Whether and how we listen to students (and engage them in making changes) should be thought of from an educational point of view. If we set up tokenistic systems that just allow a few students to be involved, what is that teaching the rest of the students. If we set up systems that mirror the worst aspects of local and national politics, what is that teaching students? If we set up systems that actually give students a way to constructively express their views and take action on things, what does that teach students?
    The question is not, ‘does this make our school (an institution) better’ but, ‘what do students learn?’

    Andrew, you may say this begs the question about whether schools should teach students about democracy and our roles in society. I would say that schools do by default, we just don’t offer think about what exactly it is we want them to learn.

  3. Your likening of pupils to prisoners says a lot about your views about children.

    As for your comments on input into discipline, I acknowledge that all children deserved to be protected. But discipline usually encompasses a lot more than mere protection. My experience of school was that teachers were very keen on asserting their authority for the sake of it (“tuck your shirt in!”), but this didn’t stop them tolerating widespread bullying, and sometimes even encouraging it through cruel and sarcastic personal comments directed at pupils. If students had some say, we might hope that the emphasis would shift towards protection and away from petty and pointless rules.

    • “Your likening of pupils to prisoners says a lot about your views about children.”

      Which part of

      “And before anybody raises it, criminals and prisoners were counter-examples not analogies. I’m not saying schools are kiddie-gaols.”

      did you not understand?

      I wrote that just in case somebody made the exact logical mistake that you just did. I guess it was too much to hope everyone would read to the end of the paragraph before replying.

      With regard to “protection” versus “pointless and petty rules”, I’m not sure people realise the point of rules that serve the purpose of protection. The best reason for school uniform is that it helps deter students from truancy and makes it more difficult for non-students to gain access to a school. Both are to do with protection. Teachers asserting authority (successfully) also helps reassure students that they are safe, whereas turning a blind eye to rules can only increase both the sense of danger, and actual danger by giving the impression that all rules are optional.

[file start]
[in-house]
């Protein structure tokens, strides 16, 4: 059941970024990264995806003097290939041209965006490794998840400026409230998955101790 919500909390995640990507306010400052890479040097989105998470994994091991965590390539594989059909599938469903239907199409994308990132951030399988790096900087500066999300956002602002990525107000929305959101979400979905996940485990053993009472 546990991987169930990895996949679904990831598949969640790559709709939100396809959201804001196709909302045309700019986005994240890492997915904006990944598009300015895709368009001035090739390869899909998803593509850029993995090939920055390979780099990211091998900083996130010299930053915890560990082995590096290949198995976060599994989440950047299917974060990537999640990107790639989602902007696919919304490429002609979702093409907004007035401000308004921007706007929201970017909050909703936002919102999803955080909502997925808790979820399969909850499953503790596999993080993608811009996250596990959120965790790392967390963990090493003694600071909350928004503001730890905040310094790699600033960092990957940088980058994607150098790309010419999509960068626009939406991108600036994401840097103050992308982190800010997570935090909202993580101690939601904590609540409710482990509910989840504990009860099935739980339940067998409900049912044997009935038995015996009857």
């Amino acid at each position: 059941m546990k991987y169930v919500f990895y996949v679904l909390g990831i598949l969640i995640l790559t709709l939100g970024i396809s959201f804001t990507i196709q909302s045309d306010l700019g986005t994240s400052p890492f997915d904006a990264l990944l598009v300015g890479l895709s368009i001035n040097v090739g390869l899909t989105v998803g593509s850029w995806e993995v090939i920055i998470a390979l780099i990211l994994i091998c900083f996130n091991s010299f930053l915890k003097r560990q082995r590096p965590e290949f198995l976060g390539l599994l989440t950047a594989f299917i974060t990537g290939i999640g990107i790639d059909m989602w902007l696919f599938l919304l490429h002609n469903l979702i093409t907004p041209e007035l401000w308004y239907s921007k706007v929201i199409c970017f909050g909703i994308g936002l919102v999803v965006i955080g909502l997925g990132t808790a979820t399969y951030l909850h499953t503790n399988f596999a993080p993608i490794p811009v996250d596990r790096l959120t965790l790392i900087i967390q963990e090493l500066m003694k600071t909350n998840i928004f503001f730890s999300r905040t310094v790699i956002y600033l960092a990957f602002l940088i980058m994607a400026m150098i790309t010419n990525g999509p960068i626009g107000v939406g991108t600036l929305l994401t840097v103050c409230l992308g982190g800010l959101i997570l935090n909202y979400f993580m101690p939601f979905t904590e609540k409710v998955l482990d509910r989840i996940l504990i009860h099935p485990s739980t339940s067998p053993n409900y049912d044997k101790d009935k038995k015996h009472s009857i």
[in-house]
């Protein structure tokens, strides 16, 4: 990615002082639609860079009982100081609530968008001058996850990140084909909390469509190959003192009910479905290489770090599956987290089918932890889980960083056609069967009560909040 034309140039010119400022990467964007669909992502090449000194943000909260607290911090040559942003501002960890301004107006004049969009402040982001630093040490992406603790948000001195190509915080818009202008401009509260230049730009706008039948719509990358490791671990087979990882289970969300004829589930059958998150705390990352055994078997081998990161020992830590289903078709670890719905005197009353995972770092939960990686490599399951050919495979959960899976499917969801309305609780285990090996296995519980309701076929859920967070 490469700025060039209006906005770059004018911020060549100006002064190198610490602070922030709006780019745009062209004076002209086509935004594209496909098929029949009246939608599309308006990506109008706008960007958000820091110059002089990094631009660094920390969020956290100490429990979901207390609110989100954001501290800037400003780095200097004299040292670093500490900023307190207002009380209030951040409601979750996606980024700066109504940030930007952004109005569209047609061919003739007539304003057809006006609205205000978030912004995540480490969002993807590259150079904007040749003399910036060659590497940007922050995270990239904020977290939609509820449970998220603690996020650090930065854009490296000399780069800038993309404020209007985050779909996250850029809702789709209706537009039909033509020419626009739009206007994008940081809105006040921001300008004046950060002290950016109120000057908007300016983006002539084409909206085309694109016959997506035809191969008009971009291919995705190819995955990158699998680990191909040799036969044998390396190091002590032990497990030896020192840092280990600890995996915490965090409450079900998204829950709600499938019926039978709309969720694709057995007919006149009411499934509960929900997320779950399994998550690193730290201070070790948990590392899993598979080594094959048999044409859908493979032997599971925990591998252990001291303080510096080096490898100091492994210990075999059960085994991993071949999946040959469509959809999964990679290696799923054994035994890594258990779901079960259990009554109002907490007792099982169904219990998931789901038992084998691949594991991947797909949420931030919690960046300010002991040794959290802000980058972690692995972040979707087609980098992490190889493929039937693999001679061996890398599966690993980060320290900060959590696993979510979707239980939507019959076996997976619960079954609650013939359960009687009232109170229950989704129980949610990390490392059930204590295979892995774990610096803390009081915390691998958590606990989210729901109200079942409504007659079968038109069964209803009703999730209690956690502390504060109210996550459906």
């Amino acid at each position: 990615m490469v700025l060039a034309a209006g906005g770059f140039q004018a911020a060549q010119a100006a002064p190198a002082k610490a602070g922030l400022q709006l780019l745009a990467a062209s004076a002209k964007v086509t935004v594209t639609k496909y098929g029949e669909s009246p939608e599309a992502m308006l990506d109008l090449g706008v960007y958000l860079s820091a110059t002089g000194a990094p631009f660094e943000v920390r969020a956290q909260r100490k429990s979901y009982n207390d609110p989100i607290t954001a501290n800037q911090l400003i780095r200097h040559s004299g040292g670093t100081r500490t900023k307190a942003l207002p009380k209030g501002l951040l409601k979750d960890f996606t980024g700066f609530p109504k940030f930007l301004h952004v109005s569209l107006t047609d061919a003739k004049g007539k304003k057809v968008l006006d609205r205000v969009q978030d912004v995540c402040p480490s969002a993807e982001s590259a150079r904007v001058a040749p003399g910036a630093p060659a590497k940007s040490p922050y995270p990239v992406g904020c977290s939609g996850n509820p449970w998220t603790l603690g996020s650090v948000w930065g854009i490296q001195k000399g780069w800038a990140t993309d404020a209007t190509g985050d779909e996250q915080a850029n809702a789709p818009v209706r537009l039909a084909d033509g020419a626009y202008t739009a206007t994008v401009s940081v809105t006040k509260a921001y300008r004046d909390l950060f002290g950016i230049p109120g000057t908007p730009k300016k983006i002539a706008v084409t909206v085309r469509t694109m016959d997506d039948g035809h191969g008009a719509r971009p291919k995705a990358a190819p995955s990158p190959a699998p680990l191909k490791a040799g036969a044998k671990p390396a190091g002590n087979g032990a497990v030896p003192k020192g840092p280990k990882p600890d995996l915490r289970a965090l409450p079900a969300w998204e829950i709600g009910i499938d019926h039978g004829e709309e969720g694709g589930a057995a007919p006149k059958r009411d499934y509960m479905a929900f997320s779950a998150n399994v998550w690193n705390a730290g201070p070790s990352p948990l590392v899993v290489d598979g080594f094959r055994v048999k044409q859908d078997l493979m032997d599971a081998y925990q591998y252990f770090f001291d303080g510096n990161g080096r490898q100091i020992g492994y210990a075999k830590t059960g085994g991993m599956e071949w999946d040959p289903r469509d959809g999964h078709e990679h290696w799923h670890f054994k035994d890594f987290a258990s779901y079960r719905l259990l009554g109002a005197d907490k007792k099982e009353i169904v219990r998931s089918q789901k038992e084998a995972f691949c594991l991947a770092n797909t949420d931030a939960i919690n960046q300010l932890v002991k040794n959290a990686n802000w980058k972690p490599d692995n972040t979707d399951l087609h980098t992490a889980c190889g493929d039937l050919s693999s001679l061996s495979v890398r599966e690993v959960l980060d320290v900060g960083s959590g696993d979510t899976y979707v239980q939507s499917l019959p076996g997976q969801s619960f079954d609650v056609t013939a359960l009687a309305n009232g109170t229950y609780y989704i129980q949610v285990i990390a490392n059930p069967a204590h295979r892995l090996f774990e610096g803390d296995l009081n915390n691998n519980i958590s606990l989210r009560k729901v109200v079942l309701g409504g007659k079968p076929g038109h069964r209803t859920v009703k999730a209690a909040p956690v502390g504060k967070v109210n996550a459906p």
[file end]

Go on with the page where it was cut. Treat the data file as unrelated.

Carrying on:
• Sorry, I have to admit to skim reading. However, the less of an analogy it is, the less of an effective counterexample it is. Prisoners are primarily in prison for everyone else’s benefit – even rehabilitation is primarily for other people. I would argue that school is for the good of pupils, at least partly.

        I’d be interested to hear about the safety benefits of a tucked in shirt. I also wonder if children are any less safe in (for example) Sweden, where they don’t have school uniform. Also, any truant is likely not to put their school uniform on in the first place. Do you have any quantitative evidence that uniform reduces truancy?

        Personally, I’ve never felt reassured by people having authority over me. It didn’t reassure me as a child, and it doesn’t reassure me now. I can’t believe I’m that unusual.

        I’m not saying rules should be optional, but rule are respected to the extent that they are sensible and non-petty. Ultimately, teachers are there to teach, and I don’t see how enforcing petty rules helps with this. Concentrate on the important things, like preventing bullying, and cut out all the other authoritarian rubbish.

        • A counter-example proves a claim to be wrong. (In this case it is the claim that “key stake-holders” have a right to some form of power over the institution in which they have a stake). The whole point of picking a counter-example is to pick something where the principle is clearly wrong, not to pick something *like* the case in question. Complaining that a counter-example is different to the case in point is like complaining that an argument is too good. Of course, children are different from prisoners. That’s what makes it obvious that at the very least there is some important point missing from the “key stakeholders” argument.